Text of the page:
On 1 August 1946, US President Harry Truman signed the Atomic Energy Act, also known as the McMahon Act.
Senator Brien McMahon, a Democrat from Connecticut and chairman of the US Senate Atomic Energy Committee, proposed the bill that transferred control over nuclear power from the military (the Manhattan Project) to the US Atomic Energy Commission (AEC). The General Advisory Committee, which included the largest group of American scientists, was created as well. Robert Oppenheimer, the “father of the atomic bomb”,was the committee’s first chairman.
The purpose of the commission was to promote and control scientific nuclear development. From 1 January 1947 members of the AEC were legally given full control over the factories, laboratories, equipment, and personnel employed during the war for the production of the atomic bomb. Under the Atomic Energy Act, all production facilities and nuclear reactors became state-owned, and all technical information and research findings were to be transferred to the United States Atomic Energy Commission. The commission was also responsible for the development of America’s nuclear arsenal.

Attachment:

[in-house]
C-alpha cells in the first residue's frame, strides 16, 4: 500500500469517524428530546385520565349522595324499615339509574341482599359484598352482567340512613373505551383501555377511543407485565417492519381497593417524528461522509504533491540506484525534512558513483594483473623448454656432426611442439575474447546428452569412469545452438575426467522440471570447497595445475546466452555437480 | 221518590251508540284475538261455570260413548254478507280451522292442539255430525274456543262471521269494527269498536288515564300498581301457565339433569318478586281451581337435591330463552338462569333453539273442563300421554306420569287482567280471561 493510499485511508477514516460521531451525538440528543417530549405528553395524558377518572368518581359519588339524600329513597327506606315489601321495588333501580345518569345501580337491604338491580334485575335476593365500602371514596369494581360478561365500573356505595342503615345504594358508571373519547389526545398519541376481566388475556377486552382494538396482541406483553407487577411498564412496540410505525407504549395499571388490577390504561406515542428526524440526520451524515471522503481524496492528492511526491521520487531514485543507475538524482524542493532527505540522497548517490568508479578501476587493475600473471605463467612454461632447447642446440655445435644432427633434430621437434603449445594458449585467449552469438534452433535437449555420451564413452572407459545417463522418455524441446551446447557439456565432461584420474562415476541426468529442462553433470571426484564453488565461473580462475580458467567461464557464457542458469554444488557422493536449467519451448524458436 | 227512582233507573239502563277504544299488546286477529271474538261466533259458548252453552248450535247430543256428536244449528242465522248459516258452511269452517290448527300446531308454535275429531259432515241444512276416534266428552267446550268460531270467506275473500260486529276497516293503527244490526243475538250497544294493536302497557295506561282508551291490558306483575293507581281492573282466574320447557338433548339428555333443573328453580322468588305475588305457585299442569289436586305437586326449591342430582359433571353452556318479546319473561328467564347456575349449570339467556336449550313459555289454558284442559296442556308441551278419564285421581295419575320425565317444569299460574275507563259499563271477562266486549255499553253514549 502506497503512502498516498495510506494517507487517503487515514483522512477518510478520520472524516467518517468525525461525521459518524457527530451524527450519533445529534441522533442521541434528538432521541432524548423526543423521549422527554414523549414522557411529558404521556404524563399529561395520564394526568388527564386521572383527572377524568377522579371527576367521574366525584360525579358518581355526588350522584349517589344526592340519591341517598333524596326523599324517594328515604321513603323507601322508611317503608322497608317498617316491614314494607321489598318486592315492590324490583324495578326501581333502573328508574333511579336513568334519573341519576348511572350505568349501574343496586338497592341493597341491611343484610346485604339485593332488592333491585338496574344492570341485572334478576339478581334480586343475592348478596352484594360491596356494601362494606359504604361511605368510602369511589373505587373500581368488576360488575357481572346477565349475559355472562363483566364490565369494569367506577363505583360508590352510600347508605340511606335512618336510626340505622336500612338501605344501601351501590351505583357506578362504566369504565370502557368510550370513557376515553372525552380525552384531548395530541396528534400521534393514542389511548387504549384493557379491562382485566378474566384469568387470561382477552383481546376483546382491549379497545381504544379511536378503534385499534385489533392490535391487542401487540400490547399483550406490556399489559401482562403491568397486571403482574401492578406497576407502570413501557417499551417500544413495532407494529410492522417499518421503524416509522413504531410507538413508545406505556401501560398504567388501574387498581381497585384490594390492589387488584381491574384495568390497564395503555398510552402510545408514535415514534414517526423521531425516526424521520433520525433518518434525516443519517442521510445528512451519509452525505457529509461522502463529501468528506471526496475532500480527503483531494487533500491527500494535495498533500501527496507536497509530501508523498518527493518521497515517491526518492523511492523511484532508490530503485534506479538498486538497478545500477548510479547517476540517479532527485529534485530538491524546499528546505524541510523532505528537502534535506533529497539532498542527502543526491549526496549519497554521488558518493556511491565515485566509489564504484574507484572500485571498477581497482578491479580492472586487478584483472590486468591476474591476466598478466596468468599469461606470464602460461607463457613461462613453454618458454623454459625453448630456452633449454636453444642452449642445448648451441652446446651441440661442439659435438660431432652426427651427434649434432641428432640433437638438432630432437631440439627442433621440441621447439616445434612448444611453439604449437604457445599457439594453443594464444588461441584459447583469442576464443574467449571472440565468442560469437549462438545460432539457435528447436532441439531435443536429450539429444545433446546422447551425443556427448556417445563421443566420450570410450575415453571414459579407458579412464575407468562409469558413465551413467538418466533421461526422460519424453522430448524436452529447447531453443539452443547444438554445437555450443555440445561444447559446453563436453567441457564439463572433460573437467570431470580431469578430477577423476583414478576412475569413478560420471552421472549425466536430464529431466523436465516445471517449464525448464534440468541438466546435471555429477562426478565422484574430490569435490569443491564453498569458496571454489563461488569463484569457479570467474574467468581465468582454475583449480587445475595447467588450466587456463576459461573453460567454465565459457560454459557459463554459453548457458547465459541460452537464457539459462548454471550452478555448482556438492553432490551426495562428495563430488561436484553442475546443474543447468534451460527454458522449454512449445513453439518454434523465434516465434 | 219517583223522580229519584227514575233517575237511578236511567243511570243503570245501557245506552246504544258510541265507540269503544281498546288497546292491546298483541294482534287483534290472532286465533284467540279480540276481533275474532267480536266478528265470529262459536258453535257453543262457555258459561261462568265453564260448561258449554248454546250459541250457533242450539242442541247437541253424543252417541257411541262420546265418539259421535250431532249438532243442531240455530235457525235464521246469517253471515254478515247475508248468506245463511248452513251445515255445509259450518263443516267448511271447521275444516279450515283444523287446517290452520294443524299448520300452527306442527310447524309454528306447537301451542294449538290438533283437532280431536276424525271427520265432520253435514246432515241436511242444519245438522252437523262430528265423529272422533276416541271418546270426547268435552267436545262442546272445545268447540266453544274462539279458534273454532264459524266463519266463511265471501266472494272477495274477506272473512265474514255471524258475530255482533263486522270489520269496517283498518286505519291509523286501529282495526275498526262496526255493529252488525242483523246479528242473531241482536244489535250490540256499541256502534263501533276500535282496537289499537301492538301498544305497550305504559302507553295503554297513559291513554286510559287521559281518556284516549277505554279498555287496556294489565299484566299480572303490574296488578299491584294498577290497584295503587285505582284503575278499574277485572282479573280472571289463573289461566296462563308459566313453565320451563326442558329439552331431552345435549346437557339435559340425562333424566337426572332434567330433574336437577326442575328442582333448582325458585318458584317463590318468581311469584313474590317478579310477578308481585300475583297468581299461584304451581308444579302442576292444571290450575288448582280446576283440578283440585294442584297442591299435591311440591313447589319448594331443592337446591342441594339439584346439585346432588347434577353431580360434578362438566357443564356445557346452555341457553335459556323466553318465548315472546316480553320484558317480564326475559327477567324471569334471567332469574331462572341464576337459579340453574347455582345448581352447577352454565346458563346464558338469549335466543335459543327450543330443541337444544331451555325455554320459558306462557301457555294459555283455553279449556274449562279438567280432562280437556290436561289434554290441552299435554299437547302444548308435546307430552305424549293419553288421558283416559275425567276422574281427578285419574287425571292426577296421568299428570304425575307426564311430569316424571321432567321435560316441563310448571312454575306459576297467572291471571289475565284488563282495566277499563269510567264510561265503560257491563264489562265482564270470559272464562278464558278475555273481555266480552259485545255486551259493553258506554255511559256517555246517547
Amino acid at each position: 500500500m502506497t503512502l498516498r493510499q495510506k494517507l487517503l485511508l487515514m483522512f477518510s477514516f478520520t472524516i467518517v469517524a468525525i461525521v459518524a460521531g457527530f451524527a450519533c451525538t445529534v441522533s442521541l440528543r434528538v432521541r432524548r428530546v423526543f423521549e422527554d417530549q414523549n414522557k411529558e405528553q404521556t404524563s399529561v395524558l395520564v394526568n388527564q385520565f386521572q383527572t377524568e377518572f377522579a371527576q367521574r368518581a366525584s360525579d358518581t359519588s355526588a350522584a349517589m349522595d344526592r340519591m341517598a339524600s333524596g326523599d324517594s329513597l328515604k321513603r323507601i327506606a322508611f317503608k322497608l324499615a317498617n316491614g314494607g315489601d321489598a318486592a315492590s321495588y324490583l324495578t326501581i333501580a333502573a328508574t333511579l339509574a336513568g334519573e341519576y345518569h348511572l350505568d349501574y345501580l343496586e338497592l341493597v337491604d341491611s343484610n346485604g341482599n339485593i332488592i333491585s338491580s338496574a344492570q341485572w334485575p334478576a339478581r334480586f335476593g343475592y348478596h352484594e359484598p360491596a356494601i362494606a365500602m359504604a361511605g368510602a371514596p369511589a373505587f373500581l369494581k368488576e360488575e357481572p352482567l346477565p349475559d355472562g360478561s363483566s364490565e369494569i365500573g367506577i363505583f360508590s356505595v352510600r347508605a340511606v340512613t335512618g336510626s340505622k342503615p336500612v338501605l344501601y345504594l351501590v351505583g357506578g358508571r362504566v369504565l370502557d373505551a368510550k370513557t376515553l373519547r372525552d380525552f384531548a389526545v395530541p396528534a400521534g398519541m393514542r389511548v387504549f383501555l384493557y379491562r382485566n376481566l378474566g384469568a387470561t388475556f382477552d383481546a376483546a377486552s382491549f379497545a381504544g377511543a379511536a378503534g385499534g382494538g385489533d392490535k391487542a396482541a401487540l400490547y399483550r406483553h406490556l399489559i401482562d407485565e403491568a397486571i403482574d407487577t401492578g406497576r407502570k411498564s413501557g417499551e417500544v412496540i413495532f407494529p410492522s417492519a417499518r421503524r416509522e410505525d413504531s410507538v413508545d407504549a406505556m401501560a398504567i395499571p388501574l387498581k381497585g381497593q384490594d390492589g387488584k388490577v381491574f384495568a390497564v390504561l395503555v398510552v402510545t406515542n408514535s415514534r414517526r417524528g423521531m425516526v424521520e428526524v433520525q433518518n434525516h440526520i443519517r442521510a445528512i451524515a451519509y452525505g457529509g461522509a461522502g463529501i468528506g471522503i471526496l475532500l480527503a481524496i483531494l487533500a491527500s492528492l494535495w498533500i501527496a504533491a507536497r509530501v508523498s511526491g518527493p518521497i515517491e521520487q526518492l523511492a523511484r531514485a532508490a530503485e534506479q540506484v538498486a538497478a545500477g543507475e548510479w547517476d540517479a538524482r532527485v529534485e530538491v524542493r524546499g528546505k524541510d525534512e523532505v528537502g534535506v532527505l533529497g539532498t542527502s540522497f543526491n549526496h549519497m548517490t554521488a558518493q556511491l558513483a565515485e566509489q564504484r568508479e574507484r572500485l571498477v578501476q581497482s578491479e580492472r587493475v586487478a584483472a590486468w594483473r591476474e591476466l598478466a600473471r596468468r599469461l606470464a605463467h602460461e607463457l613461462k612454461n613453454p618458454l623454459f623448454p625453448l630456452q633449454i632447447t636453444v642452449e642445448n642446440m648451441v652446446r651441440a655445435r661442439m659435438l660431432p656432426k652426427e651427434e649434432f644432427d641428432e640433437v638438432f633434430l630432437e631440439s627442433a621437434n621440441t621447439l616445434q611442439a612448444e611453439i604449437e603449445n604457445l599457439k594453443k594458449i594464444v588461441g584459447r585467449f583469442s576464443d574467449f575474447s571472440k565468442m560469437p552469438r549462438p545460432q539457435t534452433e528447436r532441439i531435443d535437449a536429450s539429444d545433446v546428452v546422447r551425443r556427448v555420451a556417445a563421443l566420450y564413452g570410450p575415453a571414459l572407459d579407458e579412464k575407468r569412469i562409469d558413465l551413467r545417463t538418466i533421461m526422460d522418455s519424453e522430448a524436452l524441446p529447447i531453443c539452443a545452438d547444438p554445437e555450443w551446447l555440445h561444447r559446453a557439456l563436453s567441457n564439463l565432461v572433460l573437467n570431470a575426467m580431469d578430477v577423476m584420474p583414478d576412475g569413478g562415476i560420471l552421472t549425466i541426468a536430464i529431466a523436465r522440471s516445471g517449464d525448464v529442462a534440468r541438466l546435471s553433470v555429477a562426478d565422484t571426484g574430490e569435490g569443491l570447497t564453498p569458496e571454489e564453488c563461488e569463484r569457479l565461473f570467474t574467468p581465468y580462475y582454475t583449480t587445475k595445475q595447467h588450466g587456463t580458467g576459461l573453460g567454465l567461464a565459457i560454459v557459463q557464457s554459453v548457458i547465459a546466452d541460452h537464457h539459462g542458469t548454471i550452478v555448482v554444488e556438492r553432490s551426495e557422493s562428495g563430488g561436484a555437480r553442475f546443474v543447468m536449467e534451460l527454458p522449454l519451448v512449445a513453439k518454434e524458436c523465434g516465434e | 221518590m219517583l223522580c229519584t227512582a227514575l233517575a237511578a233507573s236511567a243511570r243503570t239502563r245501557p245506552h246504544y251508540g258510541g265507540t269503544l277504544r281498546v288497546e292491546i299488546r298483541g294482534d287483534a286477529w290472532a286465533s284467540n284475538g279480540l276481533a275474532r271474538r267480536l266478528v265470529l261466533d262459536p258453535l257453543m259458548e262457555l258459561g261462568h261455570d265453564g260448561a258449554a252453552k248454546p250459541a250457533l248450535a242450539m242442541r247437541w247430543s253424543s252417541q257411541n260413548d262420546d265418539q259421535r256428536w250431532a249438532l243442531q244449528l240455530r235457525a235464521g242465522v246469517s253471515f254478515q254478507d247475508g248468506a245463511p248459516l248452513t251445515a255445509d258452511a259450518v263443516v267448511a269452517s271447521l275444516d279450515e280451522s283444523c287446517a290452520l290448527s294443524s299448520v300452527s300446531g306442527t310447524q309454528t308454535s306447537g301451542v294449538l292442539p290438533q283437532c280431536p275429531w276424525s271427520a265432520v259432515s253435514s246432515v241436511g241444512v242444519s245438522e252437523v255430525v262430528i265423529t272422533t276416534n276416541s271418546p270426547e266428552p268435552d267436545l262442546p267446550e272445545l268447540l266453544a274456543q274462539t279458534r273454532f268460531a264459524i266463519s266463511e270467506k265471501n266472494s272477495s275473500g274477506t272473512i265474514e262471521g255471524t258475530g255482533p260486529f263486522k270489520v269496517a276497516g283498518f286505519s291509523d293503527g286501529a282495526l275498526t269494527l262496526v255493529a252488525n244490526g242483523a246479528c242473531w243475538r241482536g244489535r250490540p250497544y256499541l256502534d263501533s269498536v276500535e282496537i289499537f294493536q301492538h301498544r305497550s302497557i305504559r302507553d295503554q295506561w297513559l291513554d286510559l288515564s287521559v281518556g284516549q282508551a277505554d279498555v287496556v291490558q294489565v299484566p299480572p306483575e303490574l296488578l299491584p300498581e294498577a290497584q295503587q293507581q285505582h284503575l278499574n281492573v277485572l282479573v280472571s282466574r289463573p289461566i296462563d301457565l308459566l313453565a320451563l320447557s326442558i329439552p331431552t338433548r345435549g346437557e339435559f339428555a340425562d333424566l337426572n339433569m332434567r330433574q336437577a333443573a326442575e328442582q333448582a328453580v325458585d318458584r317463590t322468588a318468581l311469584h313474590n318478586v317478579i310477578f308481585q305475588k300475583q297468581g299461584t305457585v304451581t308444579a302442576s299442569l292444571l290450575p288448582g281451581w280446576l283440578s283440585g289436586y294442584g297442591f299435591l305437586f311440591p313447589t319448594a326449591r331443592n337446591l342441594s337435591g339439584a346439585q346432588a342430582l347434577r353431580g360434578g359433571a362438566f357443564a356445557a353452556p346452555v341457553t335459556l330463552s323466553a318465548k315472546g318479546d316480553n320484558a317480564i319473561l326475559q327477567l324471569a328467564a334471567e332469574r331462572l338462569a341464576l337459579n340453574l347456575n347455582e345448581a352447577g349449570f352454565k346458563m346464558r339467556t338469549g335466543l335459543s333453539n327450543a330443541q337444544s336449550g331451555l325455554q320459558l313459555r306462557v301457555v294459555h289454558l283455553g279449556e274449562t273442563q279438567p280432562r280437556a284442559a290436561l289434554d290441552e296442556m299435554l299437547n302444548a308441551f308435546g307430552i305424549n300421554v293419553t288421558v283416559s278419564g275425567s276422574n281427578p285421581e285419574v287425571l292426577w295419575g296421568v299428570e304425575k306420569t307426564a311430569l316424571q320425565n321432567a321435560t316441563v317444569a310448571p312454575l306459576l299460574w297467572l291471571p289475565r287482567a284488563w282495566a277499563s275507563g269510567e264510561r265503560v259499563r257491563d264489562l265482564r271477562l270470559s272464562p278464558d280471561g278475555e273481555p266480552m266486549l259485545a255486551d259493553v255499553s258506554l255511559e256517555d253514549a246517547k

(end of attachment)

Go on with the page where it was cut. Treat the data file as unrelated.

Subsequently, under the administration of President Dwight Eisenhower (who gave a related speech, “Atoms for Peace” in 1954) the act was amended to expand participation in nuclear projects to private companies. The amendments limited the access to information on US nuclear programmes for their allies, which caused a rift between the US, the UK, and Canada - the members of the Manhattan Project.
Allardice Corbin, Trapnell Edward R. The Atomic Energy Commission. - Praeger, 1974